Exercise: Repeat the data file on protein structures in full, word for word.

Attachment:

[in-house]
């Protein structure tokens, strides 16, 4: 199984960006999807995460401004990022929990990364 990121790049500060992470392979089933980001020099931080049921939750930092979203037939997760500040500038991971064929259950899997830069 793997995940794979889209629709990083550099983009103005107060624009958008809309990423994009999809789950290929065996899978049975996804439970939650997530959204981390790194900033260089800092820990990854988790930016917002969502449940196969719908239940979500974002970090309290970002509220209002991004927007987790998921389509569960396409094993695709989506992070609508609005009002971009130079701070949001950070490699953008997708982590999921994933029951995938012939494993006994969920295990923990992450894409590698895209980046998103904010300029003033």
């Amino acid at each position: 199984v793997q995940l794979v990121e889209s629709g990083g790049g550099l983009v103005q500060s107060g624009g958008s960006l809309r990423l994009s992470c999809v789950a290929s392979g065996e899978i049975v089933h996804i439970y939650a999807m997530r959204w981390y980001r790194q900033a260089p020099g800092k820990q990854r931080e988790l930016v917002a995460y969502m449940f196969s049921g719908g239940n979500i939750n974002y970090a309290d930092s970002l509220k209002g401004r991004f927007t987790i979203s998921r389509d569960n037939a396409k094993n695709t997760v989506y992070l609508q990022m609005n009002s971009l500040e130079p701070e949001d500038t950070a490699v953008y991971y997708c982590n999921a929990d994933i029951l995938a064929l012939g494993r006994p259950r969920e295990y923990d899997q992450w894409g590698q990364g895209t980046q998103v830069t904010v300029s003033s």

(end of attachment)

[in-house]
């Protein structure tokens, strides 16, 4: 199984960006999807995460401004990022929990990364 990121790049500060992470392979089933980001020099931080049921939750930092979203037939997760500040500038991971064929259950899997830069 793997995940794979889209629709990083550099983009103005107060624009958008809309990423994009999809789950290929065996899978049975996804439970939650997530959204981390790194900033260089800092820990990854988790930016917002969502449940196969719908239940979500974002970090309290970002509220209002991004927007987790998921389509569960396409094993695709989506992070609508609005009002971009130079701070949001950070490699953008997708982590999921994933029951995938012939494993006994969920295990923990992450894409590698895209980046998103904010300029003033």
């Amino acid at each position: 199984v793997q995940l794979v990121e889209s629709g990083g790049g550099l983009v103005q500060s107060g624009g958008s960006l809309r990423l994009s992470c999809v789950a290929s392979g065996e899978i049975v089933h996804i439970y939650a999807m997530r959204w981390y980001r790194q900033a260089p020099g800092k820990q990854r931080e988790l930016v917002a995460y969502m449940f196969s049921g719908g239940n979500i939750n974002y970090a309290d930092s970002l509220k209002g401004r991004f927007t987790i979203s998921r389509d569960n037939a396409k094993n695709t997760v989506y992070l609508q990022m609005n009002s971009l500040e130079p701070e949001d500038t950070a490699v953008y991971y997708c982590n999921a929990d994933i029951l995938a064929l012939g494993r006994p259950r969920e295990y923990d899997q992450w894409g590698q990364g895209t980046q998103v830069t904010v300029s003033s």